Is there anything quite as enchanting as a monarch butterfly floating by on a breezy summer day? Surely, most will agree that the monarch (Danaus plexippus) is the queen of butterflies; after all, is that not what her name implies, monarch? Monarch butterflies are known for their long migration to Mexico, but they are only one of at least 17 butterflies and skippers in North America that migrate. However, monarch butterflies are the only butterflies that migrate both north and south in the same generation.
Let me explain. Butterflies such as the clouded skipper, painted lady, common buckeye, dwarf yellow, fiery skipper, gulf fritillary, long-tailed skipper, the question mark and others, migrate usually in a one-way trip. All of these butterflies have multiple generations in one season. Once the butterflies arrive in their southern location they lay eggs. In the spring, the eggs hatch, go through metamorphosis, and it is this next generation that makes the return trip north.
Monarch butterflies on the other hand can have four generations in one summer. The first three generations will have life spans from 2 - 6 weeks and the new butterflies continually fly northward. The fourth generation is different and can live up to nine months. These are the butterflies that will migrate in July and August south for the winter to either Mexico or southern California. The monarchs on the east side of the Rocky Mountains will migrate to Mexico, and the monarchs on the west side will migrate to southern California.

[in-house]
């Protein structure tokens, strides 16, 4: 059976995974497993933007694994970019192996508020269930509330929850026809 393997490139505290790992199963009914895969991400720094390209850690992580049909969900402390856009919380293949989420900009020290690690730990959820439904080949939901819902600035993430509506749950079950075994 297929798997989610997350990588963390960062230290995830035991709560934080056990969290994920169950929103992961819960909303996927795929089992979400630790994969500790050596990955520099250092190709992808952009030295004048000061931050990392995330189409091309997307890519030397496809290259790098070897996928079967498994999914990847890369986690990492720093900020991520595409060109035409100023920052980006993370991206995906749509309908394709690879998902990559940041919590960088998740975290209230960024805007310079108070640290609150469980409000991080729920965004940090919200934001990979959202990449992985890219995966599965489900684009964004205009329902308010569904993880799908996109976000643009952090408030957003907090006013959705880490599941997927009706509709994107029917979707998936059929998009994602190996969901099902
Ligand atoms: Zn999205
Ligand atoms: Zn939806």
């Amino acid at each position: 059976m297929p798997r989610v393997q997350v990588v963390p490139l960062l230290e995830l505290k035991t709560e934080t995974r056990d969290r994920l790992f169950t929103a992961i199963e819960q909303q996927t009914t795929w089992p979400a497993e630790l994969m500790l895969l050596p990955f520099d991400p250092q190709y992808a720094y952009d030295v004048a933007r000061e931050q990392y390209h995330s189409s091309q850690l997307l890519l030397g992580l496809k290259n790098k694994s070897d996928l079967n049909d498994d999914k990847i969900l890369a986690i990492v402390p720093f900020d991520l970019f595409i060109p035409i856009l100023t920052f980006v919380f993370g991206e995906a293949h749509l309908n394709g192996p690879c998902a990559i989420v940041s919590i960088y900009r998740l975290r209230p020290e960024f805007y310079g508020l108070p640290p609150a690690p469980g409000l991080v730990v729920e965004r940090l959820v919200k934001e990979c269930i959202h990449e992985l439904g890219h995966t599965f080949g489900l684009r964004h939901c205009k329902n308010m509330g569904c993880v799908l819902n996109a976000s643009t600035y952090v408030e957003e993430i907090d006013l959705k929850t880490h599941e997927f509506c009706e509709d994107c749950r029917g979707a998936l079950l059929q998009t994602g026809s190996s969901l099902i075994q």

There are several threats to monarch butterflies, one is the weather. If it is dry, monarchs can actually survive below freezing temperatures; but, if they get wet and the temperature drops they will freeze to death. Hundreds of millions of monarchs overwinter in a small area in the Sierra Nevada mountains in Mexico during the winter. A cold snap there is devastating.
Additionally, the overwintering places in Mexico are quickly dwindling. The forests where the monarchs gather are being logged. In 1986, realizing the world treasure they held, the Mexican government created the Monarch Butterfly Biosphere Reserve, which protects 62 square miles of forests in the Sierra Madres where monarchs gather each year and expanded it to include an additional 217 square miles. The reserve has been designated as a World Heritage Site by the United Nations. Several local organizations are working together to stop the illegal harvesting of trees on the reserve to protect the wintering habitat.
What can you do locally to help the monarch butterflies? Plant milkweed! Milkweed is the only food that monarch caterpillars eat! The loss of open spaces with milkweed is yet another reason for the decline of our ever-favorite butterfly.
If you want to see more monarch butterflies in your backyard, plant the bright orange, native butterfly weed (Asclepias tuberosa); this is not the same thing as the tall, purple and pink butterfly bush. Butterfly weed will attract hundreds of butterflies to your yard and provide adult butterflies with healthy food.